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Why Women Work for Less, and How to Change the Pattern

Why Women Work for Less, and How to Change the Pattern

You don’t need to go to six degrees of separation in your network to find a woman whose responsibilities and duties at work don’t align with the pay she receives.

I have been there before personally, and I continue hearing on much-too-frequent occasions how women are asked to do more with no pay bump. What’s even more appalling is not that women are consistently asked to increase their workload for no pay, and not that women even agree and accept such assignments, but that women feel guilt over asking for more.

In what sane developed world should it be acceptable that a person who is exploited feels guilty about asking not only for what they deserve, but what they have rightfully earned? Societal gender norms are still largely prevalent and are the major cause for the stubborn lack of progress toward gender equity in the workforce.

[Related: CEOs and the Importance of Talking About Gender Equity]

I belong to a couple of social and professional platforms, and it's infuriating to see posts where women are asking for advice on:

We recently went through an organizational restructure, I was given a promotion but with no salary adjustment. What do I do?
I was hired as a graphic designer a few years ago, but now graphic design comprises only 10% of my job. I asked for a pay increase but was told the company can't afford it. How do I not feel like I am being taken advantage of?
I have been recognized on numerous occasions by my boss for the value I bring to the organization and the quality of my work. He keeps increasing my responsibilities, but I haven't seen a pay raise to go along with more workload. How do I approach my manager on this subject and not feel greedy?

The script might be different, but the narrative is the same. Too many women are recognized for the work they do because of increased responsibilities and workload, but money doesn't come with it. And how many are too many women? The answer is simple: One is already too many.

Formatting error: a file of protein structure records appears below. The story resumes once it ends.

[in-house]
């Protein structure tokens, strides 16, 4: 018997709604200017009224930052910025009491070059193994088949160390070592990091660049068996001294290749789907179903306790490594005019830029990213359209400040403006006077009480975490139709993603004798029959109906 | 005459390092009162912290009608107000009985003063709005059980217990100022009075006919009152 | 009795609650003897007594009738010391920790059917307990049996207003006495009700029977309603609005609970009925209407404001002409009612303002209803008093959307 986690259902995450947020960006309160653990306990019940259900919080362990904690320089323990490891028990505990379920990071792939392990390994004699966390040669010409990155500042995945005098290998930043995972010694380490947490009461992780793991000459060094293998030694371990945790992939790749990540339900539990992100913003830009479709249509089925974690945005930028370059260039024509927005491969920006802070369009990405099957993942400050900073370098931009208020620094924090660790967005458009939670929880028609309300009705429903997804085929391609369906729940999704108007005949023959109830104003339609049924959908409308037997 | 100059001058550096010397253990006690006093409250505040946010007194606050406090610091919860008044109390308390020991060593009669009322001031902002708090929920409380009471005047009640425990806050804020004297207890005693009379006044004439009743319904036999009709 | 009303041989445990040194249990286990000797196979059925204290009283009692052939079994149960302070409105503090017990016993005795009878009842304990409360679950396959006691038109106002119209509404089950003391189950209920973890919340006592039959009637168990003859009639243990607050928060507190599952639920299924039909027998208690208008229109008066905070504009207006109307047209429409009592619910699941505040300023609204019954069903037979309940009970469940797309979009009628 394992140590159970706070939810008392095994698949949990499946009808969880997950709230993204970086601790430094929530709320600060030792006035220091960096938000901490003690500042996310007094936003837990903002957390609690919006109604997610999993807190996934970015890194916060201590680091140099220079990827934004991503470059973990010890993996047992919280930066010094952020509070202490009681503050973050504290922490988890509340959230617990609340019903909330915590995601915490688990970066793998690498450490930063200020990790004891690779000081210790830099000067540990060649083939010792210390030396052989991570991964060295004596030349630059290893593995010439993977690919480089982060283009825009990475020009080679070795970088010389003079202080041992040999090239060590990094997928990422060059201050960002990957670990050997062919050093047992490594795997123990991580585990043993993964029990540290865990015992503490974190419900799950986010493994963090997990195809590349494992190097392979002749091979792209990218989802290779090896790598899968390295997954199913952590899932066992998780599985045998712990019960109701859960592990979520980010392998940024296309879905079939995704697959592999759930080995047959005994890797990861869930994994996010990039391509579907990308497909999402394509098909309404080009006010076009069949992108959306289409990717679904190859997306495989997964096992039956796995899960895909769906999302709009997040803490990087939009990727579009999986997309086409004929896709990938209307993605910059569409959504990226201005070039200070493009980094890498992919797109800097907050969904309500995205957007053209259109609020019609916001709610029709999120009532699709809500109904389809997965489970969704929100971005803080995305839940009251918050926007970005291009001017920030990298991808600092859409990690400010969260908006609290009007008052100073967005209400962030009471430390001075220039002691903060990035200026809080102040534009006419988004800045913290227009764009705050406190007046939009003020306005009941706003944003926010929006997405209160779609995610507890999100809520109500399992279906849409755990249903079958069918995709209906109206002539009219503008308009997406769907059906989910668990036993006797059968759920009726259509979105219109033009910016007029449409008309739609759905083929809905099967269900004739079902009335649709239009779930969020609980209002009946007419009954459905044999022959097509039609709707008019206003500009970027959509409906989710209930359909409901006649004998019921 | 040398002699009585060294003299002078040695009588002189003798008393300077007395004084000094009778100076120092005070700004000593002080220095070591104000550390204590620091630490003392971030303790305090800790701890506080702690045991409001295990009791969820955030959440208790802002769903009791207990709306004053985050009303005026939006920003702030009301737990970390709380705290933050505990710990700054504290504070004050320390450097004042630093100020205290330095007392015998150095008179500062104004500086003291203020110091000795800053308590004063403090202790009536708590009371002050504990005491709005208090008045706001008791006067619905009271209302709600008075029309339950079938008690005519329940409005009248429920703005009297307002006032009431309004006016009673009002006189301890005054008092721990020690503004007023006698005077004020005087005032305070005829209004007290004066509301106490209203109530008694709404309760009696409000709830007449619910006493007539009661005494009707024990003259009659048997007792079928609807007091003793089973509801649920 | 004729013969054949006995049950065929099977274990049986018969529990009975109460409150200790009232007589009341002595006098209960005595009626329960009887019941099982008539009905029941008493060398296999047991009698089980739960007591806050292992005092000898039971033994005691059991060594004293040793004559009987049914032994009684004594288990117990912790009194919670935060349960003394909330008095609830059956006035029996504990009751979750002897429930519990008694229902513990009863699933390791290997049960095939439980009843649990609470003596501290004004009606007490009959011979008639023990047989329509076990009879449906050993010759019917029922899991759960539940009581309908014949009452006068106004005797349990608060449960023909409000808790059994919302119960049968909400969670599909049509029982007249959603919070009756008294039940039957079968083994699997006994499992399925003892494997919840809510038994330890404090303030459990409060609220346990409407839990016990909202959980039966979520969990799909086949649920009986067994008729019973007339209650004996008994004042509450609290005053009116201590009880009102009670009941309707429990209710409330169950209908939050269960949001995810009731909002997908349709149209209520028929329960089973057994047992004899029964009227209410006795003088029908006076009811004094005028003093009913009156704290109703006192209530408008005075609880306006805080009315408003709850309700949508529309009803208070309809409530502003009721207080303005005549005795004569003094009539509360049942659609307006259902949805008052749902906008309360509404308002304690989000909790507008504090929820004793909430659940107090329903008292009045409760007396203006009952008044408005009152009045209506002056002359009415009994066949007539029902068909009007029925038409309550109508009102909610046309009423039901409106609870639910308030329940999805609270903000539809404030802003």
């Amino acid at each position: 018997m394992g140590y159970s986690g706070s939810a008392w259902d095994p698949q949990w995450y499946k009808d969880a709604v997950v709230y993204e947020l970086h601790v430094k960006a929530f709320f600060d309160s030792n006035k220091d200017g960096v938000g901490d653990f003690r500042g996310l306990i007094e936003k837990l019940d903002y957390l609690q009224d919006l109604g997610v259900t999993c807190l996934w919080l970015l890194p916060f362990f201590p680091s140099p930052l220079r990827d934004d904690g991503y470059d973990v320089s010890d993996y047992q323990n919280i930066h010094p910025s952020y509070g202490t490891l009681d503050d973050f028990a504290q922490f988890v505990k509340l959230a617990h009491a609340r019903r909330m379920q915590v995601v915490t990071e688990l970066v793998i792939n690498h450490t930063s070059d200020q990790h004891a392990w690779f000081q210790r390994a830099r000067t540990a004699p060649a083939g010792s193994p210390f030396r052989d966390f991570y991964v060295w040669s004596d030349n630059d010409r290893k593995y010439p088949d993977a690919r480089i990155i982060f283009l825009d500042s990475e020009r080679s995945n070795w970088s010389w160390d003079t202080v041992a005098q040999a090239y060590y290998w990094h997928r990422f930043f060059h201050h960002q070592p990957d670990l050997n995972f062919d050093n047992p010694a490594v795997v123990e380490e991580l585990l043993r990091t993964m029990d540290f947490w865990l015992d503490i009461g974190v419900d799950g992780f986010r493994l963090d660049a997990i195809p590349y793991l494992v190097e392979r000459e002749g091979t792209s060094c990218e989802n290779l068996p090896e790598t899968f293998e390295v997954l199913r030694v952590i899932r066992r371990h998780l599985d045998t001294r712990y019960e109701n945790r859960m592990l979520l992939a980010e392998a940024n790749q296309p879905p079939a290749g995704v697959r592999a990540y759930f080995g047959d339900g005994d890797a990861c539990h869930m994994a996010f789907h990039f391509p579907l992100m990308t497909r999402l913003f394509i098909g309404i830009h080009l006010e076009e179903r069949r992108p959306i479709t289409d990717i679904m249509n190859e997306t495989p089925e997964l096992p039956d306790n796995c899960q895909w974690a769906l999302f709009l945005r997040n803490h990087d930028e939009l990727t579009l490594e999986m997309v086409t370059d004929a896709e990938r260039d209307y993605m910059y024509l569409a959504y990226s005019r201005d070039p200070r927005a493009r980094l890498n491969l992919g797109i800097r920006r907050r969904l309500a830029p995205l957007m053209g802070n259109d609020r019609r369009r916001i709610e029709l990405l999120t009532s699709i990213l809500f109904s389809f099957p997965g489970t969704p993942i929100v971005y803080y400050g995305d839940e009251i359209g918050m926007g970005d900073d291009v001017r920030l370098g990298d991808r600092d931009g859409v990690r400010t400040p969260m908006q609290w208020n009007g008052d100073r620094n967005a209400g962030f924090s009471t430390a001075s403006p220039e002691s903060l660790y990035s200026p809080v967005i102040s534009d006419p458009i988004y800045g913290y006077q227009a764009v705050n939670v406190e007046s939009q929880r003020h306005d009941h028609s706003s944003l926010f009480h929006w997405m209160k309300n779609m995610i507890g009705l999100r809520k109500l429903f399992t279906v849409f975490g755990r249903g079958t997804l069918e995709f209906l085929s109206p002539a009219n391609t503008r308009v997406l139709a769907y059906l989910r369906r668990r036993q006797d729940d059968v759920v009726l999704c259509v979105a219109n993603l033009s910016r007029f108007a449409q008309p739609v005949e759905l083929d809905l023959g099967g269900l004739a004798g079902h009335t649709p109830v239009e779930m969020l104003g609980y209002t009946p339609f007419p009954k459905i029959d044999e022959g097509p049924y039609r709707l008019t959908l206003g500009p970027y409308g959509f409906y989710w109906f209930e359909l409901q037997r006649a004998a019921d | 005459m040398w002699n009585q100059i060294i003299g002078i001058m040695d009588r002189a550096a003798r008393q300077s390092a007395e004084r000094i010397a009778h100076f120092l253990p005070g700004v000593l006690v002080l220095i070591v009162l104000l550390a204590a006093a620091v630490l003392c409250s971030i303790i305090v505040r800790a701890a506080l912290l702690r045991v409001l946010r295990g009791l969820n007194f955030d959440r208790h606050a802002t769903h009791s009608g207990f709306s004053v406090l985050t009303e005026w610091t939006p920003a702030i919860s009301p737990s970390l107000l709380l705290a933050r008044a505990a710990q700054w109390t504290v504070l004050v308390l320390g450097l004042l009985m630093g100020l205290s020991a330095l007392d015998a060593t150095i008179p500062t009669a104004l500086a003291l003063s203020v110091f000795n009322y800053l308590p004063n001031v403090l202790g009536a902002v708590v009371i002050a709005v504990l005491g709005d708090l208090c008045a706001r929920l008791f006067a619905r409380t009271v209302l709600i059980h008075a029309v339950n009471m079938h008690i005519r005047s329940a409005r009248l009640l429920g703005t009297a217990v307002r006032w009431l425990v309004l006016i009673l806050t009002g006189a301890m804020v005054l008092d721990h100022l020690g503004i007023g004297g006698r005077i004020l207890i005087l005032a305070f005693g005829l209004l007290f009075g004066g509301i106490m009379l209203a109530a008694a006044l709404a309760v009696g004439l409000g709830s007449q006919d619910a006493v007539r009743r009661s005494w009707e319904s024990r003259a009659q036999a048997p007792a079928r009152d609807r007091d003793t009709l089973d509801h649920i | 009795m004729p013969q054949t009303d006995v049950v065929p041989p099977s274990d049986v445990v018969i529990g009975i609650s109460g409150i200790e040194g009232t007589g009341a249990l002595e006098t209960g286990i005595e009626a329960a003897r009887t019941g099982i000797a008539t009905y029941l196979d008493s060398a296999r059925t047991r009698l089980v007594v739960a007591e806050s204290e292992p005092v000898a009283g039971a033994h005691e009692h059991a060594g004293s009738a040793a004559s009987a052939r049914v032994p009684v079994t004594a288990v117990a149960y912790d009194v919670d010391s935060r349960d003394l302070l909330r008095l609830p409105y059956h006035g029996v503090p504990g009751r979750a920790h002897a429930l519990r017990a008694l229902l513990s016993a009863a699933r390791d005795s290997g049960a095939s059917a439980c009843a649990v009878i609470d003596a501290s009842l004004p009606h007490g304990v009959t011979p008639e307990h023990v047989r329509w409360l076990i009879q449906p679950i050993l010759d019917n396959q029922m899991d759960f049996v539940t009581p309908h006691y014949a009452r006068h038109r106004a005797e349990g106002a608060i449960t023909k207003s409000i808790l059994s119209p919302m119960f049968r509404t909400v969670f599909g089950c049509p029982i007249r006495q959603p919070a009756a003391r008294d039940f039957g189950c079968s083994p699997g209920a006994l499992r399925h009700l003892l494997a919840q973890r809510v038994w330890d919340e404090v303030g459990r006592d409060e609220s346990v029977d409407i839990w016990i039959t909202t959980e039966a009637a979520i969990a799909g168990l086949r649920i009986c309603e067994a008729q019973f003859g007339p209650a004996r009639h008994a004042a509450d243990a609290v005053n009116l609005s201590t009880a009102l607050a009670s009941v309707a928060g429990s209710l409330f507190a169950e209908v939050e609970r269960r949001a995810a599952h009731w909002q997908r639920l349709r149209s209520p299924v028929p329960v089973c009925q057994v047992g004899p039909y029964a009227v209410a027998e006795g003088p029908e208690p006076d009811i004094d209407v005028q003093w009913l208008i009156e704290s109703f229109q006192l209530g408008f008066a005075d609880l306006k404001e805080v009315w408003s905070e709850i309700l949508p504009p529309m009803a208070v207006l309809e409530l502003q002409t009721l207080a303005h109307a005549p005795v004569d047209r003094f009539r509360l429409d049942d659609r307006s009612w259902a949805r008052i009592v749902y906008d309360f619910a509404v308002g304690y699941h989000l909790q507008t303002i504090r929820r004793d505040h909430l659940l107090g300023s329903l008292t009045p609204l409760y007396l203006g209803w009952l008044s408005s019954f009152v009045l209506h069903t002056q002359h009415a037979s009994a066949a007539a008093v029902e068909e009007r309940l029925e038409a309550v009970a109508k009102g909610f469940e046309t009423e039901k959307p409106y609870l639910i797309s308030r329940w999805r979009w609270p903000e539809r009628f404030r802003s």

There are three options that women have when it comes to how to react to requests of more responsibilities from management. Women teeter-totter between:

  1. Turning down the opportunity and being perceived as unwilling to take on more responsibilities, thus limiting future growth potential.
  2. Taking the workload without the pay, which not only sets precedent that such a practice is acceptable, but also actively volunteers our hard-earned expertise for free while taking away our energy from our home and personal lives.
  3. Confronting the company about the expectations of doing more work for free and risking the chance of social backlash in the form of being perceived as greedy or difficult to work with, resulting in limiting our future growth potential.

None of the options are attractive! It’s going to take both companies and employees working together to make a difference, but make a difference we must.

[Related: Women's Equality Day: The Numbers Matter]

The spotlight in the last few years has been on women getting equitable pay in the workforce. While women need to know how to negotiate on their own behalf, companies need to examine their practices.

Managers and human resources experts need to ensure that expectations are leveled and women aren’t taking on more work for no pay. There are tools available to utilize and ensure that women are treated equitably in the workforce. Yes, it’s hard work. Yes, the finding results might be ugly. Yet, ugly numbers can lead to productive conversations, corrective course actions, and effective solutions being put in place to ensure that women aren’t marginalized.

It’s time to change the narrative. It’s time for companies to stop making it an option to exploit women. Real change can only happen when women feel safe to challenge expectations and companies ensure that expectations are the same for men and women in the workforce.

Women also have options, and they are:

  1. Settling for being overworked, undervalued, and complacent with our lot in life.
  2. Finding the courage to stop the cycle of working too much for too little money, speaking up, and unapologetically asking for what we have earned.

Remember, courage isn’t the absence of fear; it’s proceeding forward regardless of it.

[Related: We Can Reshape the Global Economy for Everyone]


Ruzana Glaeser is a sourcing expert and co-founder of Her passion is women empowerment, negotiations, and relationship management. She thrives on sharing stories and instilling confidence in women to negotiate on their own behalf.

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Community Discussion
Radesha (Desh) Dixon

Great article.

March 23, 2020